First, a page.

It improves parent and child communication. Many of those who practice EC say that part of their inspiration is the desire to show empathy for their children, and enhance communication and connection. Heidi Watters of Tukwila says she practiced EC with her daughters in part out of a desire to respond sensitively to her children’s needs. “I’ve heard lots of parents say, ‘Oh, look who’s filling their drawers!’ so clearly they know when their kid is going. It’s not too big a stretch to just put the child on the potty at those times. No one likes to clean up after a poopy diaper or wear a toilet,” says Watters.
It expedites transition out of diapers. Even the most die-hard diaper-free proponent will tell you that it’s not about potty training in the Western sense. They will warn you not to follow this path if your only goal is to have a potty genius. Instead, EC is about communication with your child. But the fact is that most of this communication leads to a gentler and earlier transition out of diapers.
“With EC, the primary goal is tuning in to the child’s needs and taking care of them in a hygienic manner,” explains Godfrey.
Godfrey’s 2-year-old has learned about the diaper-free options to elimination so well that he doesn’t actually seem to remember that a diaper is an option! “If I put a diaper on because we are traveling, he tells me when he needs to pee and waits until I remove it to go,” she comments.
Fans of EC often have such stories, and it makes sense. Rather than training a child to use a diaper as the primary place for elimination, and then later trying to change everything completely by offering a potty, parents who practice EC are offering a potty sooner, when the child is first learning where elimination takes place.
“It’s just another option,” says Jenn Wood of Wallingford. “We spend two or more years teaching babies to use a diaper for elimination. Then suddenly we tell them not to use a diaper, but to use a new contraption we call a potty. And we wonder why they sometimes have trouble!” Wood offered her daughter, Malia, a chance to use a potty as an infant, and Malia no longer needed diapers during the day or night by the time she was 19 months old.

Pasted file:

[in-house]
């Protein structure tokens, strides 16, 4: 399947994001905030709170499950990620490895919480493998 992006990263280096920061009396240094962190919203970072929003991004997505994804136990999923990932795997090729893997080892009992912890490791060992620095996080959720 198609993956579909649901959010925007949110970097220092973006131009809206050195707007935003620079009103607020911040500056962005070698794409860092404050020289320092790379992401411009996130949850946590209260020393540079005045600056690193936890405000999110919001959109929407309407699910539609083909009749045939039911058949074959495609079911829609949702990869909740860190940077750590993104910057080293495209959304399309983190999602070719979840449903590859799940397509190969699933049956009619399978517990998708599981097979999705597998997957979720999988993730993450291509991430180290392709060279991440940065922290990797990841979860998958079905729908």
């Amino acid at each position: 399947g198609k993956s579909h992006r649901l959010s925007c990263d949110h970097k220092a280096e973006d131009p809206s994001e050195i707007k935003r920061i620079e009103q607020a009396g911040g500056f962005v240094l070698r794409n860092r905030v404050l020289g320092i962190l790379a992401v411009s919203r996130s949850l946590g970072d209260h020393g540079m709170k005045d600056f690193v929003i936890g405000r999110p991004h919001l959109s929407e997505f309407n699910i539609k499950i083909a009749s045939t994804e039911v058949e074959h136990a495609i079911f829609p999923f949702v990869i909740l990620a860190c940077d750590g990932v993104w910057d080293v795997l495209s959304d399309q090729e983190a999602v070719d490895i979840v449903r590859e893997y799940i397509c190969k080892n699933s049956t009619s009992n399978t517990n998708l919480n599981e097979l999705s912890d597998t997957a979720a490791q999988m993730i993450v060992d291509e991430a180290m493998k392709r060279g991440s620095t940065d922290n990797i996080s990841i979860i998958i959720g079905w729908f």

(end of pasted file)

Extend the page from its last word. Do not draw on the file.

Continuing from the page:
Some parents disdain diapers in their entirety and tolerate a little pee on the floor now and again. Many get past the concern about misses in beds and on clothes by putting babies on an absorbent pad to make cleanup a little easier. Others just give their babies a chance to eliminate during the course of a normal diaper change. Maybe a baby urinates every time his diaper is removed. His mom might realize she could catch that urine each time (rather than dodge it) and puts baby on the potty at every diaper change. Some parents just take baby to the potty regularly enough that baby starts to wait for that opportunity to go.
Small potties, large toilets, bowls, sinks and buckets have all been used with success by a number of families. If you find that running down the hall to a sink with a naked baby is not going to work, try putting a small potty at your changing table. A potty in the playroom might just be the perfect way to make sure that frequent pottytunities occur. Some people bring potties in the car or even carry a little bowl in the diaper bag.
Because there are so many variations on EC, there are a number of solutions to logistical issues. At the same time, there is no script that everyone can follow. When logistics remain in doubt, it can be helpful to do some reading or find support from others who practice EC.
If by now you are sold on the idea, you need not be the only person in your social circle who takes her baby to the sink to pee at a restaurant or carries a small potty in your diaper bag. There are regular meetings and e-mail groups in the Puget Sound area for EC support (see sidebar), and they will tell you it’s never too late to join the movement.
Freelance writer and past executive director of Great Starts Birth & Family Education Tera Schreiber is a part-time practitioner of elimination communication with her infant daughter and only wishes she had known about it before her two older kids were born.
Going diaper free